Thorn apple has trumpet-shaped flowers and spiky fruit, and grows up to 3ft tall. It has poisonous flowers and seeds and can cause hallucinations.
Jill Turner, a toxic-plants expert at Kew Gardens in South-West London, believes its spread could be due to bird-feed manufacturers adding its seeds to their mix.
Thorn apple is also known as Jimson weed, and its scientific name is Datura stramonium.
It is smoked as a mind-altering drug in some countries, and Native American witch doctors use it in ceremonies and to induce coma in unsuspecting victims.
“It probably appreciates the warmer and drier summers we have been having recently.”
English Name(s): Thorn Apple, Devil’s Snare
Will self-seed freely, dig, pull or hoe out plants before seed is set and compost if you do not want volunteer seedlings next season. Plants that have set seed need to go in the green waste collection or burned. Always wear gloves and thoroughly wash hands after handling this plant.
A stout and vigorous branching plant with white, funnel-shaped flowers in summer, followed by the notorious, prickly, egg-shaped and very poisonous fruits. An interesting plant but of course one that has to be treated with caution and respect. 3ft (90cm)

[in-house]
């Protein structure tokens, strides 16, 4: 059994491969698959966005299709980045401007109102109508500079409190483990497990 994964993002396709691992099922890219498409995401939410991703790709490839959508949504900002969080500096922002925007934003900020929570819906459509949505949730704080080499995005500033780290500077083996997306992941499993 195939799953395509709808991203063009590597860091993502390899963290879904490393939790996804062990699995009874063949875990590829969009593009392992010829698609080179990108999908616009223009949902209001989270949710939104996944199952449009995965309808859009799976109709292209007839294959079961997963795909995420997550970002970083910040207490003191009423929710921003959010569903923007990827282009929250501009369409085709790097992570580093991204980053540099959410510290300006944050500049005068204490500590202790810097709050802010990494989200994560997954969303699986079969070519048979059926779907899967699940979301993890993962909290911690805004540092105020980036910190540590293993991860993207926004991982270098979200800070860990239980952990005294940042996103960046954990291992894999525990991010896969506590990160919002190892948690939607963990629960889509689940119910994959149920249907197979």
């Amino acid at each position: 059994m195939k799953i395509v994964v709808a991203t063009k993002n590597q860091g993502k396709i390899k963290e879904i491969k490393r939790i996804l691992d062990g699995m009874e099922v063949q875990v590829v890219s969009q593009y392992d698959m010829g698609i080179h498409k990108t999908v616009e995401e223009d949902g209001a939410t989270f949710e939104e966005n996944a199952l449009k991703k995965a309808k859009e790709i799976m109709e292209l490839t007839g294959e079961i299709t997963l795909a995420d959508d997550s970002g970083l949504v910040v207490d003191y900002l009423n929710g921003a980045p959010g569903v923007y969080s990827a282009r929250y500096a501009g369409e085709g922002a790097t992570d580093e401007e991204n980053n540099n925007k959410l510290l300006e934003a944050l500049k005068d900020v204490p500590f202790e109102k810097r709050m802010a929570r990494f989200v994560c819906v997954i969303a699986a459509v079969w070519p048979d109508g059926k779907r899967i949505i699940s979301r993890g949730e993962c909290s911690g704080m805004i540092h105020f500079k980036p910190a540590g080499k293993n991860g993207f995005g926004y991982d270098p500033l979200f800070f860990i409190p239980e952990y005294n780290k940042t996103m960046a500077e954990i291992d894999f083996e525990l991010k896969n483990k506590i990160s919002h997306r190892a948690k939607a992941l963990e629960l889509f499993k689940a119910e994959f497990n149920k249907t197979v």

Flowers: July, August, September, October
Almost as soon as she had identified it, she was inundated with online messages from far and wide warning her that it was highly toxic. The species originates from South America, where it has been used by tribespeople as a toxin on arrowheads to incapacitate prey. It has also been sold in the US as jimson weed, which is used to produce a hallucinogenic effect.
“They belong to the same family as deadly nightshade and are highly poisonous if eaten, but they should pose no threat if treated carefully, and unwanted plants can be consigned to the compost bin or green waste collection.”
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Daffodils, heart’s ease and phlox might be expected in an English country garden – and hollyhocks and forget-me-nots – but a hallucinogenic and highly toxic South American plant used for poison arrowheads might seem a little out of place.
Professor Monique Simmonds of the Royal Botanic Gardens at Kew said the plant has become established in parts of Europe, including France, and it is possible that it will be able to survive a British winter. It is also likely that it has appeared in Britain before, as its toxins have been identified contaminating garden refuse and other products.
A spokesman for the Royal Horticultural Society added: “These plants are not native to Britain and we think it arrives in bird seed sold to feed wild birds and generally grown in hot countries where Datura is a very common weed.